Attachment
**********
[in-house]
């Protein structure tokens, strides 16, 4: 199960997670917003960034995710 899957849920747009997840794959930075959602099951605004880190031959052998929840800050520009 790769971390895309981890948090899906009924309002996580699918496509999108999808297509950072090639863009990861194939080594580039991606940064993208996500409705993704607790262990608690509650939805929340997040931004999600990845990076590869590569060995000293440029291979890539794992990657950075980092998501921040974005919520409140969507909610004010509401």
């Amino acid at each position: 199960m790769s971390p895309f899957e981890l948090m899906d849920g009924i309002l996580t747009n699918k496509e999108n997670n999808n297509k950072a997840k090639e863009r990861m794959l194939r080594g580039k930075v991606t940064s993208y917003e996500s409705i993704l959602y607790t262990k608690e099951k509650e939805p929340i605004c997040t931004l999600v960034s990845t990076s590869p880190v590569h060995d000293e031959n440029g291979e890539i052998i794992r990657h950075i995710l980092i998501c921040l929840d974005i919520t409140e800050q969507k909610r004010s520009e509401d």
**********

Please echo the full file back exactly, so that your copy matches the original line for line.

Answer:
[in-house]
């Protein structure tokens, strides 16, 4: 199960997670917003960034995710 899957849920747009997840794959930075959602099951605004880190031959052998929840800050520009 790769971390895309981890948090899906009924309002996580699918496509999108999808297509950072090639863009990861194939080594580039991606940064993208996500409705993704607790262990608690509650939805929340997040931004999600990845990076590869590569060995000293440029291979890539794992990657950075980092998501921040974005919520409140969507909610004010509401």
């Amino acid at each position: 199960m790769s971390p895309f899957e981890l948090m899906d849920g009924i309002l996580t747009n699918k496509e999108n997670n999808n297509k950072a997840k090639e863009r990861m794959l194939r080594g580039k930075v991606t940064s993208y917003e996500s409705i993704l959602y607790t262990k608690e099951k509650e939805p929340i605004c997040t931004l999600v960034s990845t990076s590869p880190v590569h060995d000293e031959n440029g291979e890539i052998i794992r990657h950075i995710l980092i998501c921040l929840d974005i919520t409140e800050q969507k909610r004010s520009e509401d």